Today’s crossword soundtrack: Jackson Browne – Lawyers In Love

    Thanks to Campbell, and Falcon – the latter, one hopes, wearing plenty of layers of 17a.

  14. It’s Monday, it’s Campbell. A nice start to the (non)-work week for me. 2*/3* today.
    Favourites include 1a, 28a, 8d, 16d & 19d with winner 16d by a hair over 19d.

    Thanks to Campbell and Falcon

    1. Decided to look at the bonus cryptic 693 this afternoon and found it almost as easy to work through, (even with out hints), as the Campbell from this morning. Rate this 1,5*/3.5*
      Favourites 9a, 18a, 23a & 17d
      Unheard of film in 26a and pretty sure it isn’t on any upcoming list of mine to watch.

      Thanks to setter

  15. NOt as easy as some Monday’s IMO. I had to do a bit of thinking about some of the 4 letter ones. 13a was a bit of a bung in until I remembered listing to While my Guitar Gently Weeps Yesterday. 21a was similarly a leap to parse. &d joins 1a and 28a on my podium today. Thanks to Campbell and the old falconer.

  16. Wot larks! Great fun, straightforward, and trés amusant. Ticks to 15a, 22a, and 19d.

    1* / 3*

    The online-only Campbell (693) a similarly enjoyable stroll other than the enumeration issue in 9a noted above, wth ticks to 15a and 16d.

    Many thanks indeed to Campbell and to Falcon.

  17. 2/3.5. Enjoyable while it lasted. Helped by a few of long anagrams to get the ball rolling. My favourite from a fairly crowded field was 9a. Thanks to Campbell and Falcon and I’m glad I’m not in Ottawa for the protest groups. I wonder how many of these idiots were vaccinated by their parents against measles, polio, etc etc? Also I’m not good with temperatures that start with a minus sign. Stay safe and warm.

  18. Campbell’s puzzles are consistently clued without too many head scratchevrs, a perfect starter to the solving week.
    16d my COTD.
    Thanks to Campbell and Falcon for the review.
    Wild weather up here that seems to be passing Notrh and South of us. Fortunately we haven’t lost power but having to use my mobile for internet as the mast succumbed on Saturday night.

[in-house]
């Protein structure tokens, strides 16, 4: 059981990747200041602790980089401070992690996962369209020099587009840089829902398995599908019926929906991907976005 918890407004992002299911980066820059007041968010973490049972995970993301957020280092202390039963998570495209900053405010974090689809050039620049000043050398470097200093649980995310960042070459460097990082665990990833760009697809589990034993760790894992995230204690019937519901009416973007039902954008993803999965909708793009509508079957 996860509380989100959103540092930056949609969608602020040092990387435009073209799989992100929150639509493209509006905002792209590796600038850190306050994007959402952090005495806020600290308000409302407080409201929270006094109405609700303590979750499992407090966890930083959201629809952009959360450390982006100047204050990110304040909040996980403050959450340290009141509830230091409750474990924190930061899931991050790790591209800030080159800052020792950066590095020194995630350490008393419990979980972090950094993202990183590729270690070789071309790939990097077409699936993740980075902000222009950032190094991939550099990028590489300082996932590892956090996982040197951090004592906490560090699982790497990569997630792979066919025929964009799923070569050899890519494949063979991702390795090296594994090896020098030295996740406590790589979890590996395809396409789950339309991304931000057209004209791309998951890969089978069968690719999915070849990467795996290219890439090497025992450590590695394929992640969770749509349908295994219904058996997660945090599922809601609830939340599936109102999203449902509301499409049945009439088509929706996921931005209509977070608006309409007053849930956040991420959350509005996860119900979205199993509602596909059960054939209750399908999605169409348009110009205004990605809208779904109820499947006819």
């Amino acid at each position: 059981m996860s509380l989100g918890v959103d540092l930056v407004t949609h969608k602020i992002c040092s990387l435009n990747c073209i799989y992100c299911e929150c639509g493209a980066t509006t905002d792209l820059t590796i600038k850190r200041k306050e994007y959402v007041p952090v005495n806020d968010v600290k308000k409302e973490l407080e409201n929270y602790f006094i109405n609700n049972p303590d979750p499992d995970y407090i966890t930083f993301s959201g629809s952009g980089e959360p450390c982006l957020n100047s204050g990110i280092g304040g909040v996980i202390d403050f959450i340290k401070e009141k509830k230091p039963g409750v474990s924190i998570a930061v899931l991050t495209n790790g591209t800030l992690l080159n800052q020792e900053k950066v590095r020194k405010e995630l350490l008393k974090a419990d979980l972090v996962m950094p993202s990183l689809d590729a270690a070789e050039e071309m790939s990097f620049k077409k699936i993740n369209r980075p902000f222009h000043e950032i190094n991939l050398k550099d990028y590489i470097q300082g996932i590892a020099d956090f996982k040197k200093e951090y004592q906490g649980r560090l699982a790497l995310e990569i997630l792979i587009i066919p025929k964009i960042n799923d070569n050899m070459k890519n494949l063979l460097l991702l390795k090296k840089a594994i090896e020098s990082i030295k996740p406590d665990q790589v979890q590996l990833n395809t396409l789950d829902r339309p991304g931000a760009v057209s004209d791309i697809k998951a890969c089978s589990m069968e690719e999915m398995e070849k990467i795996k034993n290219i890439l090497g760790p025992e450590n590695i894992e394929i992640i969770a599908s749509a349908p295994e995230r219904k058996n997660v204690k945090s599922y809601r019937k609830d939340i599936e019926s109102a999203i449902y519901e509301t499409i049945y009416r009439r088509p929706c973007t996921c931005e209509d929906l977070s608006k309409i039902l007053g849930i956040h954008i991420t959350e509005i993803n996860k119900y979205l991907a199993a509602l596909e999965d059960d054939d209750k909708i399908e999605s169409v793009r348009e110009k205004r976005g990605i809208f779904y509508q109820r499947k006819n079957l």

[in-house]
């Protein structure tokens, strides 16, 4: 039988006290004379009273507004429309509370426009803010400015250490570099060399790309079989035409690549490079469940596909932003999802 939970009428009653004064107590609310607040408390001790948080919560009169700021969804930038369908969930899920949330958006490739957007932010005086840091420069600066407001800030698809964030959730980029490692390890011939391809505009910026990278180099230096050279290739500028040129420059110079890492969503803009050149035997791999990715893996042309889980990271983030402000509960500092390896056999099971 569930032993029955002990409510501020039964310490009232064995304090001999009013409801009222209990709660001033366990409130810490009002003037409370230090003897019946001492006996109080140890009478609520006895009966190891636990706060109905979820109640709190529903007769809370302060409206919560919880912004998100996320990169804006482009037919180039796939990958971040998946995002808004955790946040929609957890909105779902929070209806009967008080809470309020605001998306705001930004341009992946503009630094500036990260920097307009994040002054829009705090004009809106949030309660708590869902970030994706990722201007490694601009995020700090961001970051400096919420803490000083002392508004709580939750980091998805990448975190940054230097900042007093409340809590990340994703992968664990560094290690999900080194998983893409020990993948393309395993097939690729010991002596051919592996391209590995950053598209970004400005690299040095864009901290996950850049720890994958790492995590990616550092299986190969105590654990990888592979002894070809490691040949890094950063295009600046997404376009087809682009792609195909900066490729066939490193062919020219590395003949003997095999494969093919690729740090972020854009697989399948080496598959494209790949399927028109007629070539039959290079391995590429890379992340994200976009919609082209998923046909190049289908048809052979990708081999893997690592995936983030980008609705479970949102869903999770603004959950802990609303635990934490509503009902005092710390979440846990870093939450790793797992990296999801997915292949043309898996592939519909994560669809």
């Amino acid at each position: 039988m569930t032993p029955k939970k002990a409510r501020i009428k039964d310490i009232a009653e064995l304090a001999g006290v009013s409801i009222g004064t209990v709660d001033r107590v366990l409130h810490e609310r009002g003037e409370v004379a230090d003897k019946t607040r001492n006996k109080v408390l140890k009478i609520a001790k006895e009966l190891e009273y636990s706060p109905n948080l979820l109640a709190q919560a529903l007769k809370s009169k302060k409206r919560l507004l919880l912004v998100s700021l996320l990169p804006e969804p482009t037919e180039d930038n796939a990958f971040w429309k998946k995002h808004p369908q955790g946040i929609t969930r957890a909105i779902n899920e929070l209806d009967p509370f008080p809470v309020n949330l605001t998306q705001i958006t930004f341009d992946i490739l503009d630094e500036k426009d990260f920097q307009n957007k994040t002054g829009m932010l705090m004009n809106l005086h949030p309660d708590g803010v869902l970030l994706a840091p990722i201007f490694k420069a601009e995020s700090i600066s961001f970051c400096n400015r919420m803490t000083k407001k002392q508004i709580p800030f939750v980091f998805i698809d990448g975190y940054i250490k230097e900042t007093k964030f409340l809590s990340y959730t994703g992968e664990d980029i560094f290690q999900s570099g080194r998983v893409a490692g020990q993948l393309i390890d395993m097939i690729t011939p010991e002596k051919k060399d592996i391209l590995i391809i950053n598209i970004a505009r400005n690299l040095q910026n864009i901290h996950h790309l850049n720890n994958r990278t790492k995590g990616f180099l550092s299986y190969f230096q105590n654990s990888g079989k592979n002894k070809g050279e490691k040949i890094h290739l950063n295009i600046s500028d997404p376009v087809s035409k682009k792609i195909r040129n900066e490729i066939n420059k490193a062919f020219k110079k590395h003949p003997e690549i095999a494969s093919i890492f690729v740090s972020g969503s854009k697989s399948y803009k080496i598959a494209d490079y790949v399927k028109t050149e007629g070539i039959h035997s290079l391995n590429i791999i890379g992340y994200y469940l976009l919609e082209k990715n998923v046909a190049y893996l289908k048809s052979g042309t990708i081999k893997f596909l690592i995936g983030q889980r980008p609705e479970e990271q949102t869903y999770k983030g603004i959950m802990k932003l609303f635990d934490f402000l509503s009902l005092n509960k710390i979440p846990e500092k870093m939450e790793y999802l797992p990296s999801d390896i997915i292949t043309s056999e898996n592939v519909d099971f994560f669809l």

Interesting article in DT about the danger of walking dogs on sandy beaches (Dornoch is certainly that) in high winds so took Biggles down the airstrip.

  19. A fun Monday jaunt, thank you Falcon and Campbell. Did anyone else feel the Badminton competitor was a little lame. Harsh I know given the quality overall.

  20. I’d forgotten about that old 22a Barrie character – the cartoon version made me laugh so much all those years ago. Thank you Campbell and Falcon

  21. Not my favourite Campbell nor, for me, the easiest. Floored with 9a and 21a. Perhaps I should have got 9a but I think I was looking for a naval vessel. I, too, had never come across the word oiler. Thanks Campbell and Falcon. Is 21a supposed to be a homophone?

      1. I think I know how to pronounce both words and there is no way they are pronounced the same. I also do not believe this is a regional thing. There is another word used in law often in connection with profits. It has five letters and a very peculiar spelling but it sounds like the synonym for shabby but certainly not like the synonym for look.

        1. WW. I did agree with you and I’ve always pronounced them diiferently. But I have just visited Collins Online and listened to the pronunciation of the answer – and it’s exactly the same as the other word! So, now I’m not so sure.